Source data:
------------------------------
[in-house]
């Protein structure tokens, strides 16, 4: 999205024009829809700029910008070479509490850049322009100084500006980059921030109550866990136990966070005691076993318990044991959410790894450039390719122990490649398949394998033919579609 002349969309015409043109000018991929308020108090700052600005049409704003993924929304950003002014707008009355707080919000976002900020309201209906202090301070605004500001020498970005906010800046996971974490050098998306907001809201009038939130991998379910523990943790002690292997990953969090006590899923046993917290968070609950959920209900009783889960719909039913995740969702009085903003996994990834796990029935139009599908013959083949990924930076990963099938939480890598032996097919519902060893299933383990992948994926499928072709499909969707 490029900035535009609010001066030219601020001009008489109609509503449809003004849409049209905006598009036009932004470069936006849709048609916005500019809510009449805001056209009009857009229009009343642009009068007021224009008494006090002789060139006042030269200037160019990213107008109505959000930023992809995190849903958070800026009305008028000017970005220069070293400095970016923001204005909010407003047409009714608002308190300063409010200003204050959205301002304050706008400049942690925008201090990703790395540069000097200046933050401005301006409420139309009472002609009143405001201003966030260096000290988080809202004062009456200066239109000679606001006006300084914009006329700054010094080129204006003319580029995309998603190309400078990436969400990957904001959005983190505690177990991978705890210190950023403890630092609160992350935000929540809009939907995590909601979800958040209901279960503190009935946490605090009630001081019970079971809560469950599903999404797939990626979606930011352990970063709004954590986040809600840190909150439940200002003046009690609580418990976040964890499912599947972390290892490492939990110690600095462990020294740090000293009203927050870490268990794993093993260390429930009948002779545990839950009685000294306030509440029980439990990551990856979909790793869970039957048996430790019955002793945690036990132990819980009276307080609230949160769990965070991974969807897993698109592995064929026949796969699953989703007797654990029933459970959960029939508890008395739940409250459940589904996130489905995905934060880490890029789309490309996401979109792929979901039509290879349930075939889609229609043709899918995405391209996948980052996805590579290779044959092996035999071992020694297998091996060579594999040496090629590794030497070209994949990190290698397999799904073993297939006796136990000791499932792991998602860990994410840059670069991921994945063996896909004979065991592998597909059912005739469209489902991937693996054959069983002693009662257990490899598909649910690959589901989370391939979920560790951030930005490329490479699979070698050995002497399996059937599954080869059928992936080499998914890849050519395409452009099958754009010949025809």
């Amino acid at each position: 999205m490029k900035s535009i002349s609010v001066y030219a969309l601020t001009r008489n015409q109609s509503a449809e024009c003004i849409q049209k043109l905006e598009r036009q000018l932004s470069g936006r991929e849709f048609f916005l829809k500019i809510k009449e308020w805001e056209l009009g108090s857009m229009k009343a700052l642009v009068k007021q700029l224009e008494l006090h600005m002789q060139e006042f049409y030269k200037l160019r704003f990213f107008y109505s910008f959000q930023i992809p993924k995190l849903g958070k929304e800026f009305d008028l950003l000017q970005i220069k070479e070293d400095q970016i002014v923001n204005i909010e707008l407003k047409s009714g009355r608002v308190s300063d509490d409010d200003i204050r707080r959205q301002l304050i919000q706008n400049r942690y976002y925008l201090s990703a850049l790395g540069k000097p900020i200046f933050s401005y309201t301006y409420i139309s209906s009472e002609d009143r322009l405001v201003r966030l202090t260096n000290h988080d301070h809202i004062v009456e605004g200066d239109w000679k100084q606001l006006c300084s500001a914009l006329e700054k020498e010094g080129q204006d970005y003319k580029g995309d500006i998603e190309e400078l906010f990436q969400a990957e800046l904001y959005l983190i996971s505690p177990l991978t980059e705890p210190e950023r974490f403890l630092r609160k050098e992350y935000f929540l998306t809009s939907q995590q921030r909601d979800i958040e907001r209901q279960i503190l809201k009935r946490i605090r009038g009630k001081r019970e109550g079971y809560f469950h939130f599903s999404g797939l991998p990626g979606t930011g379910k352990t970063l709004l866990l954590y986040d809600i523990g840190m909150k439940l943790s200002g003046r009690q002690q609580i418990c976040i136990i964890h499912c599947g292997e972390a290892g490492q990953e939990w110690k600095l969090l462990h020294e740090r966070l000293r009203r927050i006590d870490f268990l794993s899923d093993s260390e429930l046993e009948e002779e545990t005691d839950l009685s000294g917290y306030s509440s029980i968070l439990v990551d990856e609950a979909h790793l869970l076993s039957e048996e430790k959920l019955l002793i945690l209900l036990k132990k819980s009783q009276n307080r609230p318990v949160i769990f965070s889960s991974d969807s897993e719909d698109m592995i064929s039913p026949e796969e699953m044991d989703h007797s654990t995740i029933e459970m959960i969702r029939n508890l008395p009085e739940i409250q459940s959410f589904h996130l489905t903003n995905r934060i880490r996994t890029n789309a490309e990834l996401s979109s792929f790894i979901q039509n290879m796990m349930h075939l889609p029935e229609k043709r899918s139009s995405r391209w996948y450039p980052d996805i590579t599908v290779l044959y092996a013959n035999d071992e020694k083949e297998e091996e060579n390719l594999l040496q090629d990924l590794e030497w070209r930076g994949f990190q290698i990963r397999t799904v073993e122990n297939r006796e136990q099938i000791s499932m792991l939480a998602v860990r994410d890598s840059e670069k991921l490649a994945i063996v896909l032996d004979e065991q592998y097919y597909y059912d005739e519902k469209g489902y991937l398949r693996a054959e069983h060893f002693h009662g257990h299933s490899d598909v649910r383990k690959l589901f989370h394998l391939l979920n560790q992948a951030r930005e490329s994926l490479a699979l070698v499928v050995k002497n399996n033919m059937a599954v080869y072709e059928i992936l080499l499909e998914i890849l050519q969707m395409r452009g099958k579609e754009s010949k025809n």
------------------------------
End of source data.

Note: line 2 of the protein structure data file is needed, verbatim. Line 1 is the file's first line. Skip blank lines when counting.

């Protein structure tokens, strides 16, 4: 999205024009829809700029910008070479509490850049322009100084500006980059921030109550866990136990966070005691076993318990044991959410790894450039390719122990490649398949394998033919579609 002349969309015409043109000018991929308020108090700052600005049409704003993924929304950003002014707008009355707080919000976002900020309201209906202090301070605004500001020498970005906010800046996971974490050098998306907001809201009038939130991998379910523990943790002690292997990953969090006590899923046993917290968070609950959920209900009783889960719909039913995740969702009085903003996994990834796990029935139009599908013959083949990924930076990963099938939480890598032996097919519902060893299933383990992948994926499928072709499909969707 490029900035535009609010001066030219601020001009008489109609509503449809003004849409049209905006598009036009932004470069936006849709048609916005500019809510009449805001056209009009857009229009009343642009009068007021224009008494006090002789060139006042030269200037160019990213107008109505959000930023992809995190849903958070800026009305008028000017970005220069070293400095970016923001204005909010407003047409009714608002308190300063409010200003204050959205301002304050706008400049942690925008201090990703790395540069000097200046933050401005301006409420139309009472002609009143405001201003966030260096000290988080809202004062009456200066239109000679606001006006300084914009006329700054010094080129204006003319580029995309998603190309400078990436969400990957904001959005983190505690177990991978705890210190950023403890630092609160992350935000929540809009939907995590909601979800958040209901279960503190009935946490605090009630001081019970079971809560469950599903999404797939990626979606930011352990970063709004954590986040809600840190909150439940200002003046009690609580418990976040964890499912599947972390290892490492939990110690600095462990020294740090000293009203927050870490268990794993093993260390429930009948002779545990839950009685000294306030509440029980439990990551990856979909790793869970039957048996430790019955002793945690036990132990819980009276307080609230949160769990965070991974969807897993698109592995064929026949796969699953989703007797654990029933459970959960029939508890008395739940409250459940589904996130489905995905934060880490890029789309490309996401979109792929979901039509290879349930075939889609229609043709899918995405391209996948980052996805590579290779044959092996035999071992020694297998091996060579594999040496090629590794030497070209994949990190290698397999799904073993297939006796136990000791499932792991998602860990994410840059670069991921994945063996896909004979065991592998597909059912005739469209489902991937693996054959069983002693009662257990490899598909649910690959589901989370391939979920560790951030930005490329490479699979070698050995002497399996059937599954080869059928992936080499998914890849050519395409452009099958754009010949025809």